Anvilicious: Stephen Kingreally wants you to know how bad alcohol use is. The message is presented without qualifiers, unlike The Shining where Jack Torrance knew several other members of the English department at Stovington Prep who were heavy drinkers but didn't let it control their lives, and he specifically recalls Zack Tunney, who could drink almost an entire keg of beer by himself on Sunday night, then show up on Monday sober as a judge without fail (this actually makes a lot of sense, however, when you consider the different point of view: Jack is far more likely to find exceptions and excuses than Dan).
Catharsis Factor: Not present in the film, but the True Knot succumbing to the measles they contracted from feeding on Bradley and dying painfully is satisfying.
Jerkass Woobie: While many of the True Knot could count as the only reason they do what they do is to survive, Snakebite Andi is a stand-out example as she gets more backstory than the rest. Even Dan feels some pity for her before she cycles out, begging her Daddy not to hurt her, mirroring some of his own bad experience with Jack.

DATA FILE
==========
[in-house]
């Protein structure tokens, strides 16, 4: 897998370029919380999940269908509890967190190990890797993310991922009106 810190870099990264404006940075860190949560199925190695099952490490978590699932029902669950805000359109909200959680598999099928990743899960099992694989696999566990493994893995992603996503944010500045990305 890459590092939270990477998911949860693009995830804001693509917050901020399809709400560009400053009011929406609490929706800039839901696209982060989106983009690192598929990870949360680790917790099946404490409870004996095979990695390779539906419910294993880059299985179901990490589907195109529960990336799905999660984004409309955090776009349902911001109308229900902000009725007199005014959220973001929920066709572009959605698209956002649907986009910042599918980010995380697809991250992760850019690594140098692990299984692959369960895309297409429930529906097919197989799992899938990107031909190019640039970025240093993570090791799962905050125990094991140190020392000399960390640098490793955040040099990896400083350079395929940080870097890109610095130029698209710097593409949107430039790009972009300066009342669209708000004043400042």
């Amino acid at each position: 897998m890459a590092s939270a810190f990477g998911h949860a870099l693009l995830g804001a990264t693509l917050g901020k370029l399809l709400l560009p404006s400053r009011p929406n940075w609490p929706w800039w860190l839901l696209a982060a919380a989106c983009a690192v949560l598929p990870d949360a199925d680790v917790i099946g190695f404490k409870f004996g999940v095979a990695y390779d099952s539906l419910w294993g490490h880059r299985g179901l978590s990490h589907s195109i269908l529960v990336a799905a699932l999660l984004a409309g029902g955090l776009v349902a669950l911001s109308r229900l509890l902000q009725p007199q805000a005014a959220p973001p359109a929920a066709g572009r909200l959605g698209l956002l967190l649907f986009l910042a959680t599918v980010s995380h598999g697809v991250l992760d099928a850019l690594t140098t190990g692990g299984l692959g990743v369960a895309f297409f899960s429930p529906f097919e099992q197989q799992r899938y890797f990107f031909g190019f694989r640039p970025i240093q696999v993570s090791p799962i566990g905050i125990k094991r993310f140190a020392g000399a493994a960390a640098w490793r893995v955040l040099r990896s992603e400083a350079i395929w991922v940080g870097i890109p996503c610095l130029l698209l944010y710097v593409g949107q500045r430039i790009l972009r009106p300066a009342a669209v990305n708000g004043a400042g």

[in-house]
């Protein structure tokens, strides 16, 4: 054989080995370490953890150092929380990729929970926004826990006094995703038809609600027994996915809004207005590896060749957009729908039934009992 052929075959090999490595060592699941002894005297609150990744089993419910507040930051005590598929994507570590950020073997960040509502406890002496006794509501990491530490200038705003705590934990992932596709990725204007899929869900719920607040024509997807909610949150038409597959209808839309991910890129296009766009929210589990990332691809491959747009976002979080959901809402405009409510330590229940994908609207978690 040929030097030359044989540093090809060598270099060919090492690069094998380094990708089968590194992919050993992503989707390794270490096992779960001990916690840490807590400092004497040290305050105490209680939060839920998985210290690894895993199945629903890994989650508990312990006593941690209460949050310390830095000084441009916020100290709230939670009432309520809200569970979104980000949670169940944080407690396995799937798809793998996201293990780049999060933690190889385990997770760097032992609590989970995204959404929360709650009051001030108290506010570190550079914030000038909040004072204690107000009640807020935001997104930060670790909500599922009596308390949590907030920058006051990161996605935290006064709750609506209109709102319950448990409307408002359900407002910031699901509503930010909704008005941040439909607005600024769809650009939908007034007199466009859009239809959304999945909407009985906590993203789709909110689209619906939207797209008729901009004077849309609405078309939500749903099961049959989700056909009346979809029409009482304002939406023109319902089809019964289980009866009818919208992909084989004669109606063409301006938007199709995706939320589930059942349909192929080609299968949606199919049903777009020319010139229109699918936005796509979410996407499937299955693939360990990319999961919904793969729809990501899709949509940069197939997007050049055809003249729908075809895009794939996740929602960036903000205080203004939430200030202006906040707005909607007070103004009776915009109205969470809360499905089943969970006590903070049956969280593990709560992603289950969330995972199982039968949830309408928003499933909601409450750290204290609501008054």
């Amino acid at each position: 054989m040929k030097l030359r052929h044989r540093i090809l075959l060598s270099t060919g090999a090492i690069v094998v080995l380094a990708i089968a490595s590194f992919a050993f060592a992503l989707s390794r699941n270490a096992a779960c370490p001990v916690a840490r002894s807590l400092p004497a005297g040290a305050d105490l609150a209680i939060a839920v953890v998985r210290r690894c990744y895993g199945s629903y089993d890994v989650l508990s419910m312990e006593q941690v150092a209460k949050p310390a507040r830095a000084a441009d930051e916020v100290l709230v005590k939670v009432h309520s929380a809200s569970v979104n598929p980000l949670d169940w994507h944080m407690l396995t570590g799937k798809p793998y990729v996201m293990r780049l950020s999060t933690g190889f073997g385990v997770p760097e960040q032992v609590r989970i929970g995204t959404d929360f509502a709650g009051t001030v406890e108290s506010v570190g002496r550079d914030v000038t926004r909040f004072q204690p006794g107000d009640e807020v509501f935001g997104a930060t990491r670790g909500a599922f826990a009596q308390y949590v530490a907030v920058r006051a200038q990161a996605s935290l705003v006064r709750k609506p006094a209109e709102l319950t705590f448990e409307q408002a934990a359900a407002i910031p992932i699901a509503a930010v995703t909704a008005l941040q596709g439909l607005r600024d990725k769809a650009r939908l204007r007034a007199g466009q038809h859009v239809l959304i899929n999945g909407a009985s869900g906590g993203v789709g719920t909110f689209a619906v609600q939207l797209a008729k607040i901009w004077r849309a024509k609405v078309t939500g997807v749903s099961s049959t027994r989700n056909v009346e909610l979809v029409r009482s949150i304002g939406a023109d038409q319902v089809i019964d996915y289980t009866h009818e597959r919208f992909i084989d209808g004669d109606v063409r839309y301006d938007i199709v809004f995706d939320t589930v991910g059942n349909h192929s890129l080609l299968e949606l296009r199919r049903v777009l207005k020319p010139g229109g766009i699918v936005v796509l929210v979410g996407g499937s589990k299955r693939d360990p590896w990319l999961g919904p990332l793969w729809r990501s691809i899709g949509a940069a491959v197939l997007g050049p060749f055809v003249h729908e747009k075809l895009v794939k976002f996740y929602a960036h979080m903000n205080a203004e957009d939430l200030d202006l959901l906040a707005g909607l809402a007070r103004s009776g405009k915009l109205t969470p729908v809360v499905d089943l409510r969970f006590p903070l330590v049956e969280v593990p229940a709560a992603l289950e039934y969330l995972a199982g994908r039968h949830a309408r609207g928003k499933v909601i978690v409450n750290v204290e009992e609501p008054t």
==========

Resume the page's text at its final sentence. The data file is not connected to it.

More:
Paranoia Fuel: The True Knot travel around by presenting themselves as middle-aged/retirees who drive RVs and spend their time at campgrounds. They're exactly the type that most people would overlook, even if they have to now have to work harder due to modernized security and surveillance of post-9/11 America. However, they're very well-funded and connected; it's mentioned in passing that they obtained their tranquilizing drugs from one of their assets in the NSA and they have hundreds of mail drops at UPS and other mailing stores. Just imagine where else they've infiltrated.
On a similar note, the way they track down Abra is eerily plausible. Aside from starting with Rose's vision of Abra's location, everything else they do to continue the search is surprisingly practical. They know the name of the store and that there are mountains nearby, so they use a Google Earth-esque site to narrow the potential place to only a handful of towns. Then they looked up any recent odd events in those towns and came up with the earthquake that Abra caused. This gives them not only the name of the town but the street the earthquake was localized on. Then Jimmy Numbers gets into the town's middle school site to find photos and addresses of the potential targets. Then Crow is able to narrow it down to Abra by just going to her street and observing her interaction with Billy.